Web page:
On Monday, Kerley and the Lions agreed to terms on a contract, per ESPN's Adam Schefter and Adam Caplan. Caplan also reported that Kerley's one-year deal is worth "just over" $1 million. The Lions went on to confirm the deal.
Newsday's Kimberley A. Martin noted how Kerley's value has plummeted in recent years:
Kimberley A. Martin @KMart_LI
Kerley got a 4yr, $16M extension from ex-#Jets GM John Idzik during the 2014 season https://t.co/CE0DXvJR6w3/21/2016, 2:50:55 PM
In the space of three seasons, Kerley went from the Jets' leading receiver to a complete afterthought. In 2012, he caught 56 passes for 827 yards and two touchdowns. This past year, he had just 16 receptions, 152 receiving yards and two touchdowns. His value came almost exclusively in the return game, as he returned an NFL-high 48 punts for 411 yards.
Last September, NJ Advance Media's Dom Cosentino explained why Kerley had fallen so far out of favor:
It's mostly about Kerley's limitations as a receiver. During minicamp, receivers coach Karl Dorrell told me he wanted all of the Jets' wideouts to be like interchangeable parts, to be able to play every position. The idea, in [Chan] Gailey's offense, is to move guys around to create mismatches, especially when the Jets go to three- and four-receiver sets, which they'll do often. That's why we saw a lot of Eric Decker in the slot against the Browns, but that Brandon Marshall will sometimes move inside, too. Kerley is a decent enough player, but he's too narrowly a possession receiver who plays inside. [...] This is about how Kerley fits what the Jets are doing. Right now, he doesn't.
While Kerley certainly deserves a large share of the blame for his failure to capitalize on his encouraging second season, he—and the Jets' other receivers—suffered as a result of erratic quarterback play. Below are New York's yearly passing leaders from 2011 to 2015. Also included in the table is each QB's DYAR (defense-adjusted yards above replacement), courtesy of Football Outsiders:
|New York Jets Passing Leaders (2011-15)|
|2011||Mark Sanchez||3,474||56.7||26||18||-53 (31st)|
|2012||Mark Sanchez||2,883||54.3||13||18||-593 (39th)|
|2013||Geno Smith||3,046||55.8||12||21||-371 (43rd)|
|2014||Geno Smith||2,525||59.7||13||13||-33 (32nd)|
|2015||Ryan Fitzpatrick||3,905||59.6||31||15||541 (13th)|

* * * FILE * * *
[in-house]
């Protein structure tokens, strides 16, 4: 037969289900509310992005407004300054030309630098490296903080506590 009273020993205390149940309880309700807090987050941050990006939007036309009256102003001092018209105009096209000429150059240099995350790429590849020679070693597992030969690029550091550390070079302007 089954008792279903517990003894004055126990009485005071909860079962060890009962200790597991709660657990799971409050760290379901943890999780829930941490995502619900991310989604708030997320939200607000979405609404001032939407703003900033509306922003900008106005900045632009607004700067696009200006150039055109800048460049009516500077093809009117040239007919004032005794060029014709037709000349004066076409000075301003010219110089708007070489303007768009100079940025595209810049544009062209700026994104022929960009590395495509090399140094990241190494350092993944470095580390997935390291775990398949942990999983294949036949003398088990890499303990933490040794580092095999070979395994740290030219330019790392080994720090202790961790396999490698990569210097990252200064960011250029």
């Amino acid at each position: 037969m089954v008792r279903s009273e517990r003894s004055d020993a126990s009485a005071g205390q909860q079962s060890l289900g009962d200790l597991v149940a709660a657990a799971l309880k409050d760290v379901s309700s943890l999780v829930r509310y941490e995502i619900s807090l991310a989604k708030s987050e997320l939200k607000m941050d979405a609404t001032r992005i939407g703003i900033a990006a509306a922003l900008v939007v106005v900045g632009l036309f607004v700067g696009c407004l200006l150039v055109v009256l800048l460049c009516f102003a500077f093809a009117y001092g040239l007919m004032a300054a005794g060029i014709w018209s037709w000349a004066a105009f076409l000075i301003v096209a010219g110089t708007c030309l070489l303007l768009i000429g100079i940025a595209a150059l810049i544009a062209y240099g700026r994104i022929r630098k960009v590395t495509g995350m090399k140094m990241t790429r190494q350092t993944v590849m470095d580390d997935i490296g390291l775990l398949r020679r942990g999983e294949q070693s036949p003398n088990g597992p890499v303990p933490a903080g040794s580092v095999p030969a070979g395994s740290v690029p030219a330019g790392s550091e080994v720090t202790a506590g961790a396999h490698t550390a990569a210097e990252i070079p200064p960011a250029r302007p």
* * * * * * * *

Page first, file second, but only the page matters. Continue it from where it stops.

|Sources: Pro-Football-Reference.com, Football Outsiders|
The irony for Kerley is that once the team finally found a competent quarterback (Ryan Fitzpatrick), it came too late for him to reap the benefits; the addition of Marshall only pushed him further down the hierarchy.
One could argue to a certain extent that the Jets didn't put Kerley in a position to succeed. First, they failed to provide him and the rest of the receiving corps with an NFL-caliber starting quarterback. Then, he was all but phased out of the offense after Gailey's arrival.
Calvin Johnson's retirement left a major hole in Detroit's passing game. In addition to being the best wide receiver in Lions history, Johnson is one of the greatest pass-catchers of his generation. A ready-made replacement wasn't going to be found in free agency this offseason.
The team signed Marvin Jones to a five-year, $40 million deal earlier in the month, per NFL Network's Ian Rapoport (via NFL.com's Kevin Patra). While Jones will take Johnson's spot in the offense, it will be unrealistic to expect him to produce like Megatron.
As a result, Detroit was smart to target a veteran such as Kerley to further bolster the wide receiver position. He'll provide Matthew Stafford with a nice security blanket out of the slot when opposing secondaries are blanketing Jones and Golden Tate.
With that said, Kerley has a definite ceiling; this isn't a case of the Lions stumbling upon a hidden gem in the free-agent market. Kerley's numbers might improve in 2016 but probably won't jump a considerable degree.
This year's free-agent class of wide receivers was generally underwhelming, and with many of the top names off the board, finding value is becoming increasingly more difficult. At least with Kerley, Detroit is getting a cost-effective veteran who can not only play out of the slot but also deliver in the return game.
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